Save appetite for the mains, which are very generous. While we would skip the manti ($21 -the homemade beed dumplings are tasty but alas served in an overly liquid yogurt), we would order again the cabbage ($19), finely stuffed with a mixture of beef, rice and mint, as well as one of the house specialties, the hunkar begendi ($23) , an imposing piece of slowly braised lamb meat served over mashed eggplant.
Chances are you won’t be hungry at the end of this meal but you must take it on the chin as, for once, the desserts are as excellent as the rest of the menu. The baklavas are, like everything, and perfect and delicate rendering of the classic, filled with hundreds of pistachios and covered – but not sinking – in honey. The almond pudding is sort of like a Turkish pot de crème, with a cloudy almond cream mixed with fresh, raw almonds.

DRINKS
No alcohol yet! Bring your favorite wine.
When ordering dessert, get an order of mint tea or Turkish coffee.

DECOR
The place is contemporary and welcoming yet not particularly Turkish looking (the rooms almost feels Cuban with walls covered in palm tree wallpaper and checkered floors).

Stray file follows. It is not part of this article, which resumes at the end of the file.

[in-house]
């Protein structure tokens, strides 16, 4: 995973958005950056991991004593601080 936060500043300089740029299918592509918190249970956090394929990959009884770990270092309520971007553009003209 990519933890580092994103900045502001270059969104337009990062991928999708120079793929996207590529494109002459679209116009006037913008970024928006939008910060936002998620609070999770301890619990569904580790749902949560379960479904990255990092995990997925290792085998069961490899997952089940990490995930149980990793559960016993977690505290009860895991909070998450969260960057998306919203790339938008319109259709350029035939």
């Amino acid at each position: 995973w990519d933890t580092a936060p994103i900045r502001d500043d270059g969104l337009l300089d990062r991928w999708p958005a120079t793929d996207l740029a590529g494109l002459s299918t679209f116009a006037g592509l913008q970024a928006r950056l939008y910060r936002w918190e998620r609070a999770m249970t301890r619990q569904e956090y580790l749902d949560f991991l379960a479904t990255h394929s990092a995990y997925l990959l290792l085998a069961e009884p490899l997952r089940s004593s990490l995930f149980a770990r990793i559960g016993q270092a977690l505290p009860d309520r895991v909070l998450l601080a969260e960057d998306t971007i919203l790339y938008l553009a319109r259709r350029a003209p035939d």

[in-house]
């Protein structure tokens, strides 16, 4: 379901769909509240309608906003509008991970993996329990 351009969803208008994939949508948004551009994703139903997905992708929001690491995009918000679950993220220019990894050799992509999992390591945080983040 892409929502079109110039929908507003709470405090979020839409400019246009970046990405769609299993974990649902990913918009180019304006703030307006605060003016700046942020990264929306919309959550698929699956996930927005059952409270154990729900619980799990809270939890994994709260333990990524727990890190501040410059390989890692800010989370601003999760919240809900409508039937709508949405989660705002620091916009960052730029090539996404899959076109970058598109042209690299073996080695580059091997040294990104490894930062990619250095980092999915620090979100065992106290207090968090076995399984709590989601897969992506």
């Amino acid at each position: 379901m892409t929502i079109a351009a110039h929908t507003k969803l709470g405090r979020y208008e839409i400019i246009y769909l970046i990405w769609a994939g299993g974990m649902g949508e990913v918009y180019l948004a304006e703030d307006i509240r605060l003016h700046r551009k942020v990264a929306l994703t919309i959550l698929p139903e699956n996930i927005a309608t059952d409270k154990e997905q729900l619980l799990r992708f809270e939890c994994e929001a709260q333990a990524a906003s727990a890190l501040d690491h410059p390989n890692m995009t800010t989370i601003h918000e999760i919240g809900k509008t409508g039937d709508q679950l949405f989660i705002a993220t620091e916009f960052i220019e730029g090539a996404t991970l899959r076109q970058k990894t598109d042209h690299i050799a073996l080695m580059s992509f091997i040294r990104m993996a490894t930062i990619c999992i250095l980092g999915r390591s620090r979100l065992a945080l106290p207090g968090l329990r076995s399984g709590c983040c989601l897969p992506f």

NOISE
Bustling with people coming from all boroughs to try the food, but not particularly loud – I don’t recall any music at all for that matter.

SEATING & VIBE
The room is filled with bistro tables and chairs, leaving barely enough space for the wait staff to circulate. It certainly feels intimate yet not 100% comfortable, but the seating discomfort is 100% compensated by the generosity of the food, the passion of the staff and the owner’s one man show

SERVICE
Very reactive, smiley and of good advice. We read in the press that the charismatic chef-owner briefed them all with the following “don’t be a furniture”. Yegen is so knowledgeable and proud about Turkish food that he wants to make sure waiters represent his vision well.

WOULD RECOMMEND
Ideal for a killer birthday dinner or any group dining! There’s so much to try, the more the merrier. 

WHO
Serial chef-restaurant Orhan Yegen, a Turkish-born, America based chef who will tell you with all the charm in the world that he is a proven genius and that Turkey has the absolute best soil in the entire world.